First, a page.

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liveslak-1.3.10 and new ISO images for Slackware Live Edition

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Slack

The previous batch of ISOs for Slackware Live Edition is already a few months old, so I decided to generate new images.
The ISO files are based on Slackware-current of “Wed Sep 8 18:07:38 UTC 2021” and using the liveslak-1.3.10 scripts, where passwordless login is a new feature.

Slackware-current has the label “15.0 Release Candidate 1” since August 16th but considering the amount of non-trivial updates since that date, I wonder whether the phrase “release candidate” has any relevance here. No sign that we are anywhere nearer to a final 15.0 release.

Let’s hope for the best, and in the meantime fresh ISOs for the Slackware Live Edition can be obtained at download.liveslak.org .

I refreshed he ‘bonus‘ section as well. There you find several squashfs modules you can use with your persistent liveslak USB stick. Copy these module into the ‘addons’ directory on the USB drive. They expand the functionality of the Live OS and allow me to keep the ISO file size within reasonable bounds.
Among these you’ll find the binary nvidia driver (already contained in the CINNAMON, DAW and MATE ISOs by the way); Wine 6.12, multilib, the DAW package collection, and a set from my own repository (chromium, libreoffice, veracrypt, vlc etc).

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Easy-Slackware 15.0 RC1 experiment

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Slack

A couple of intense days getting there, finally booted "Easy Slack" to a desktop, built from Slackware 15.0 RC1 binary packages. A snapshot:

After all that effort, have decided to take it no further. Various reasons...

Slackware is supposed to be "lean and mean" and I expected the final easy-*.img.gz file to be small, at least smaller than the Easy-Buster Debian-based build. But, it is 610MB, bigger.

The Slackware repository is quite small. SalixOS have some extras, but important packages are missing, such as LibreOffice and Inkscape. Perhaps they intend to add them?

To fill the gaps of missing packages, I used some from Easy Dunfell-series, those compiled by me in OpenEmbedded. But ran into library version hell. Simply creating symlinks to libraries of a different version is very iffy.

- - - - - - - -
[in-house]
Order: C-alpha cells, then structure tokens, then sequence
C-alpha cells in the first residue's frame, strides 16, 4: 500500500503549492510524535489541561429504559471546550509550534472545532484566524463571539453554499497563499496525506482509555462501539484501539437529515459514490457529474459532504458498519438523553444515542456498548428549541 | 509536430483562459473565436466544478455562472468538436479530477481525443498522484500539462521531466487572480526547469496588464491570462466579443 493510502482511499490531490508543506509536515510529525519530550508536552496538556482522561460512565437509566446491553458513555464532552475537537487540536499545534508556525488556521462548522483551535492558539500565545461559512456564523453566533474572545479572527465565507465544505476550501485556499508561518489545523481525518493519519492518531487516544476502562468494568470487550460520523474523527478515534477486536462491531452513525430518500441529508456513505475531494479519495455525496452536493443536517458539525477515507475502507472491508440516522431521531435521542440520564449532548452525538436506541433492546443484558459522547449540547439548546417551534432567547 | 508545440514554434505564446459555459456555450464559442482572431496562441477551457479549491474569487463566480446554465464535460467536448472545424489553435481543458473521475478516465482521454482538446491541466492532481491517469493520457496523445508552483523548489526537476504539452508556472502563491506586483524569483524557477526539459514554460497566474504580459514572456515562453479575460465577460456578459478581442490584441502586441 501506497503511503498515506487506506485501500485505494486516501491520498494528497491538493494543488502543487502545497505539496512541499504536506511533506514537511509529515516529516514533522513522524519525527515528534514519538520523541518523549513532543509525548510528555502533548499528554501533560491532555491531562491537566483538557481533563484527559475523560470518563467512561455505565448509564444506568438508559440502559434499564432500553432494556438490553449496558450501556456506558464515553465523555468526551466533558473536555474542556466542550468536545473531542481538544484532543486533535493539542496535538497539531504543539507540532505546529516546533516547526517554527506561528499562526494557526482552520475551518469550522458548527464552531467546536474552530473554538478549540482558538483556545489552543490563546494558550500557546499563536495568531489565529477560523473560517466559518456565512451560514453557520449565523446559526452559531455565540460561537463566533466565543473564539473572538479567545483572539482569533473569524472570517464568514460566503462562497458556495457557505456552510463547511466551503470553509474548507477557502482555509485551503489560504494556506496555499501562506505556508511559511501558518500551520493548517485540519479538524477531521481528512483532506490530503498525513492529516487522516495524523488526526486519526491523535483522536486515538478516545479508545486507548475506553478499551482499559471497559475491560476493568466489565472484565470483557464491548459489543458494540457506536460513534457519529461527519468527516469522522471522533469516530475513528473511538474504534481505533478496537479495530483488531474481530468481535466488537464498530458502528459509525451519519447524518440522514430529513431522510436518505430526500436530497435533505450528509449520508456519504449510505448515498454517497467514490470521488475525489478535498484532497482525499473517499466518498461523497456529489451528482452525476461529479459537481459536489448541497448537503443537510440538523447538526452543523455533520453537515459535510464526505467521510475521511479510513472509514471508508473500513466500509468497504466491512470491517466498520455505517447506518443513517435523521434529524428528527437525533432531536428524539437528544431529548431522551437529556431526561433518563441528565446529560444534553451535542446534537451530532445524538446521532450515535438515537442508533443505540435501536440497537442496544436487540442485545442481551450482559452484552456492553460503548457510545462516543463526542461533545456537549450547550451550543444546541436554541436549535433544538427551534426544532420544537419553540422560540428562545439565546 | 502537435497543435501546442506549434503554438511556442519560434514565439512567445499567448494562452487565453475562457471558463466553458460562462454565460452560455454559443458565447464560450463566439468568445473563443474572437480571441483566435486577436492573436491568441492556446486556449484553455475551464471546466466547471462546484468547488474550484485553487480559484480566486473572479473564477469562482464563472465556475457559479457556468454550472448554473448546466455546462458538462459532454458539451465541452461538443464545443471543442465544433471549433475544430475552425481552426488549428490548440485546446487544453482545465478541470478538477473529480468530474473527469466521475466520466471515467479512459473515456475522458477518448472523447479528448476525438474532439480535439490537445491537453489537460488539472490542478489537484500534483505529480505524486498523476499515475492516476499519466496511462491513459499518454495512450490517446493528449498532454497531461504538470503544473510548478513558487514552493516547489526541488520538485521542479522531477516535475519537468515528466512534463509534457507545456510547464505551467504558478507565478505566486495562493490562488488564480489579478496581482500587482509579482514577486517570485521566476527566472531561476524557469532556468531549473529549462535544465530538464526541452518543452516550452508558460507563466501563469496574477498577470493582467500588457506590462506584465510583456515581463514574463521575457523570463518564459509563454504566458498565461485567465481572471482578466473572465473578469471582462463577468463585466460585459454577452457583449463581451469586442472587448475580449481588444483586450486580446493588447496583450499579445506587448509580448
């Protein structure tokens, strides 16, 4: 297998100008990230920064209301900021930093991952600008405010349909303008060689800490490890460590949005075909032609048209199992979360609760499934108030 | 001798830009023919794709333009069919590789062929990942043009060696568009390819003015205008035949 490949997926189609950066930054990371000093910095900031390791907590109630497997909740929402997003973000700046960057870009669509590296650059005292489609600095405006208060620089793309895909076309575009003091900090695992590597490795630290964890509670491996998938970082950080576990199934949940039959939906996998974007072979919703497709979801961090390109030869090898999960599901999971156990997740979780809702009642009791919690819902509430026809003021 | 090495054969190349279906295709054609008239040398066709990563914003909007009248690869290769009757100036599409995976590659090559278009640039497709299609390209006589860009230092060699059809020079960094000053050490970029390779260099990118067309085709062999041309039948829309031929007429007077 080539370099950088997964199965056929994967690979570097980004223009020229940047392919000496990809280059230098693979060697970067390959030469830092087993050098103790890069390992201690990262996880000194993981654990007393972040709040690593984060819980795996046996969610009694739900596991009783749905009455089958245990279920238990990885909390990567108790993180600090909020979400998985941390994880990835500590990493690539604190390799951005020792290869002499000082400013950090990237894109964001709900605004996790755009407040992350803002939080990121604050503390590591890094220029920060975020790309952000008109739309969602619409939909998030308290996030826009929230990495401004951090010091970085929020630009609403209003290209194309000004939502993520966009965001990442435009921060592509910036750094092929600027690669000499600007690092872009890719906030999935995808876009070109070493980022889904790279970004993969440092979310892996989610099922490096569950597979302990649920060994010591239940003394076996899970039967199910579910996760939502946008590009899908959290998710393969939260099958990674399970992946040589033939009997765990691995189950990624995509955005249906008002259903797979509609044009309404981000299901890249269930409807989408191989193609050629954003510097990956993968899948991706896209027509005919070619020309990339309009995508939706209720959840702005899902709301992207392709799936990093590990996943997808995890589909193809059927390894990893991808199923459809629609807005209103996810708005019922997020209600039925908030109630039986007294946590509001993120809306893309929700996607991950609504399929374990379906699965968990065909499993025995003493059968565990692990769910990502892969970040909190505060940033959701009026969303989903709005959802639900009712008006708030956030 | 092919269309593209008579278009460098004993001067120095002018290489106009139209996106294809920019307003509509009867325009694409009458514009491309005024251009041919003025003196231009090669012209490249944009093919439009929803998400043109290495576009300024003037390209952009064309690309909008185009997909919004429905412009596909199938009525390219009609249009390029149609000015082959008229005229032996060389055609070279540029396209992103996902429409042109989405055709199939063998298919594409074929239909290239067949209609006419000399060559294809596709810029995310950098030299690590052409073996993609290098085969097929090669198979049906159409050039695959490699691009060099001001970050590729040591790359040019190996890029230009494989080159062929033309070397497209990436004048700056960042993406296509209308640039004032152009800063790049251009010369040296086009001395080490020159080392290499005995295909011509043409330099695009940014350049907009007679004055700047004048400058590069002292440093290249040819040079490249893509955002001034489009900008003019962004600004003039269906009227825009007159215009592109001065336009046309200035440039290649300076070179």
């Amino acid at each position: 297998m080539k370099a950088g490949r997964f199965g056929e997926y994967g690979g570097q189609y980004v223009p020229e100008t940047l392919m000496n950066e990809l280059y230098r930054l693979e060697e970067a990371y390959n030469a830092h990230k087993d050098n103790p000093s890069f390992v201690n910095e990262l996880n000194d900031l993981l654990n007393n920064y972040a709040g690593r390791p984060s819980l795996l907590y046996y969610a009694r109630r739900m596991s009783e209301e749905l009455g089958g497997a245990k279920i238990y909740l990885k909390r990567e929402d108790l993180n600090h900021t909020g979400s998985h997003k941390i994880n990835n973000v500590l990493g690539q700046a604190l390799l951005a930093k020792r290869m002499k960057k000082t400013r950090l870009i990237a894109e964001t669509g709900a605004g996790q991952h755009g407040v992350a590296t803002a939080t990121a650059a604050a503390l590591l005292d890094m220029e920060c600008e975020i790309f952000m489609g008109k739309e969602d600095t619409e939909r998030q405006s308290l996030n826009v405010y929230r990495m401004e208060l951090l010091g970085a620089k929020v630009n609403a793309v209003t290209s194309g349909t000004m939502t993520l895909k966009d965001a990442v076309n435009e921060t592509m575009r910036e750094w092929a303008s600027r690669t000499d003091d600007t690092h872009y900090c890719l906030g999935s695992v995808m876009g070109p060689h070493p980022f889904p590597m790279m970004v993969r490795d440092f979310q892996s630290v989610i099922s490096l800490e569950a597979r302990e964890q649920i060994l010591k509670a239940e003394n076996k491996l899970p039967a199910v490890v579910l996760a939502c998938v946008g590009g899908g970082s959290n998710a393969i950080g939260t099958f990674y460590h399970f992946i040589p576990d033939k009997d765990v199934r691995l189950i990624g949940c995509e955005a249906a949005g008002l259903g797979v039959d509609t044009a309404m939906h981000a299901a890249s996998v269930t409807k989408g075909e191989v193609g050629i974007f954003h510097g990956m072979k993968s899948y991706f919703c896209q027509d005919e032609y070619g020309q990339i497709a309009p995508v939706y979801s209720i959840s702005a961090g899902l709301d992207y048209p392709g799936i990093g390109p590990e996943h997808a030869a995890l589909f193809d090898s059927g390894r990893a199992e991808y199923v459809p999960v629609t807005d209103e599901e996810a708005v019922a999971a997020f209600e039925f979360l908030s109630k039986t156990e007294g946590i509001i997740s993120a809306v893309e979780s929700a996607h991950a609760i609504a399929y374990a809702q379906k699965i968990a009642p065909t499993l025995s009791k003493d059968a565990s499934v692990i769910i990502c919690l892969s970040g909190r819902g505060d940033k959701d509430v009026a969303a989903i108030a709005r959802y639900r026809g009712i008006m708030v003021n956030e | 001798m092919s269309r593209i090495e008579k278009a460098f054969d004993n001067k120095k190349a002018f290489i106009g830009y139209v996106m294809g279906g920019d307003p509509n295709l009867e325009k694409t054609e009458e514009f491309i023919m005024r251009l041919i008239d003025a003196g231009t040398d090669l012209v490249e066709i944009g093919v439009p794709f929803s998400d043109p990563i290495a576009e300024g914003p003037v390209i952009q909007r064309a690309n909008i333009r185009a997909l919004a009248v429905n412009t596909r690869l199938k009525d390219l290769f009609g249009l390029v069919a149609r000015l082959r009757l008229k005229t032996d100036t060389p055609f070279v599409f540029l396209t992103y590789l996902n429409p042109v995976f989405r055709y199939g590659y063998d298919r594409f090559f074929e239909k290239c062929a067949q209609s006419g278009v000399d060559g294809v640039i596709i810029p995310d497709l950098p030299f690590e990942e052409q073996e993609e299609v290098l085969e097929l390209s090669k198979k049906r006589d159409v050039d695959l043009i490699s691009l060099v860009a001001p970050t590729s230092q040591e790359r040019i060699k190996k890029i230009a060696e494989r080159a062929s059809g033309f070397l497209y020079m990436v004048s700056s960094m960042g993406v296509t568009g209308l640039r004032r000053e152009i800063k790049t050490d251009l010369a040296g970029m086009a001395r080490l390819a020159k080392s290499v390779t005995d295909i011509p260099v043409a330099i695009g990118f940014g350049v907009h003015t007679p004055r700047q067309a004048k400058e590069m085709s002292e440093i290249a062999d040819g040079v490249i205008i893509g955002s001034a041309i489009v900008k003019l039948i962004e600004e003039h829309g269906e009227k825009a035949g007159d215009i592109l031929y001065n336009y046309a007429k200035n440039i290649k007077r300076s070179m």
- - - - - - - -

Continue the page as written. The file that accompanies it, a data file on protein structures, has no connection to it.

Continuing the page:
Anyway, got a desktop, wifi works. Sakura terminal works, but the "back arrow" key deposits strange characters on the screen. Perhaps because sakura is from Dunfell and vte is from Slackware repo, with a vte library version mismatch.

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Slackware 15.0 Coming Soon With RC1 Released

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Slack

Not only did Debian 11 make it out this weekend, but Slackware 15 is finally up to its release candidate phase as the next major installment of this long-running Linux distribution.

While Slackware is one of the oldest still-maintained Linux distributions out there, it doesn't often see new updates and doesn't have nearly the manpower of more modern alternatives. It's been nearly one decade since Slackware 14 but Slackware 15 is about to ship.

Back in February marked the release of Slackware 15.0 Alpha and then in April was the Slackware 15.0 Beta. Now in August is the first release candidate of Slackware 15.0 while the stable release shouldn't be too far out.

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Direct: Current (pre-release) ChangeLog for x86_64

Is Slackware the Right Linux Distribution for You? What You Need to Know

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Slack

Debian might be the oldest popular distribution but it's tied with Slackware as the oldest one still in existence. The Slackware project started in 1992, a year after Linux was initially released, as a way to install a Linux system that already included some core packages: the kernel, the X Window System, and other utilities.

Since then, the distribution honestly hasn't changed much. Its maintainers seem to have an "If it ain't broke, don't fix it" mentality in their design decisions.

Patrick Volkerding created Slackware out of his frustrations with what was the most popular early Linux distro, Softland Linux System (SLS). SLS was widely used among the early Linux community, but it was buggy. Volkerding, a computer science student at Minnesota State University Moorhead, decided to start his own distribution.